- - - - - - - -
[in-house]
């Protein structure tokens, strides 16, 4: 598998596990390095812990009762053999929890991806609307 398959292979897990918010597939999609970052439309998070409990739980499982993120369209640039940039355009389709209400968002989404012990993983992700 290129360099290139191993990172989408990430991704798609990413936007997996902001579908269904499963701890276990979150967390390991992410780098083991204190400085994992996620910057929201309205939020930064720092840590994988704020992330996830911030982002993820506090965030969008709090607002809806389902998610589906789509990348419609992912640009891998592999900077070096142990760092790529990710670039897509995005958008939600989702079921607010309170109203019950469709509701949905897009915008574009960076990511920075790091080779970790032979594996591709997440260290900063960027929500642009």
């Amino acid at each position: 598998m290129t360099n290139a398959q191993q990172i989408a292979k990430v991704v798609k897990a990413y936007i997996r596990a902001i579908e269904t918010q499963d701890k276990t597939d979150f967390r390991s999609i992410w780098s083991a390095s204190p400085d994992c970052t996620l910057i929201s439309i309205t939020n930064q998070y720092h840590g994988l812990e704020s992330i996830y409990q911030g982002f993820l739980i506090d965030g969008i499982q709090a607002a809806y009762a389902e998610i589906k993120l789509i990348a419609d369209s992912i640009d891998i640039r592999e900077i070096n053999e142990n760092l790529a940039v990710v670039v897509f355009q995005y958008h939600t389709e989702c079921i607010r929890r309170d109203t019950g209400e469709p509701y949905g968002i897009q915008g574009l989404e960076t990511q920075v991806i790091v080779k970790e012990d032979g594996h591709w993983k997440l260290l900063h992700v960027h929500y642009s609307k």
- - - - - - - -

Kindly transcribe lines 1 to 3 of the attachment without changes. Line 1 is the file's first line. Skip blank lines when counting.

[in-house]
């Protein structure tokens, strides 16, 4: 598998596990390095812990009762053999929890991806609307 398959292979897990918010597939999609970052439309998070409990739980499982993120369209640039940039355009389709209400968002989404012990993983992700 290129360099290139191993990172989408990430991704798609990413936007997996902001579908269904499963701890276990979150967390390991992410780098083991204190400085994992996620910057929201309205939020930064720092840590994988704020992330996830911030982002993820506090965030969008709090607002809806389902998610589906789509990348419609992912640009891998592999900077070096142990760092790529990710670039897509995005958008939600989702079921607010309170109203019950469709509701949905897009915008574009960076990511920075790091080779970790032979594996591709997440260290900063960027929500642009």
């Amino acid at each position: 598998m290129t360099n290139a398959q191993q990172i989408a292979k990430v991704v798609k897990a990413y936007i997996r596990a902001i579908e269904t918010q499963d701890k276990t597939d979150f967390r390991s999609i992410w780098s083991a390095s204190p400085d994992c970052t996620l910057i929201s439309i309205t939020n930064q998070y720092h840590g994988l812990e704020s992330i996830y409990q911030g982002f993820l739980i506090d965030g969008i499982q709090a607002a809806y009762a389902e998610i589906k993120l789509i990348a419609d369209s992912i640009d891998i640039r592999e900077i070096n053999e142990n760092l790529a940039v990710v670039v897509f355009q995005y958008h939600t389709e989702c079921i607010r929890r309170d109203t019950g209400e469709p509701y949905g968002i897009q915008g574009l989404e960076t990511q920075v991806i790091v080779k970790e012990d032979g594996h591709w993983k997440l260290l900063h992700v960027h929500y642009s609307k």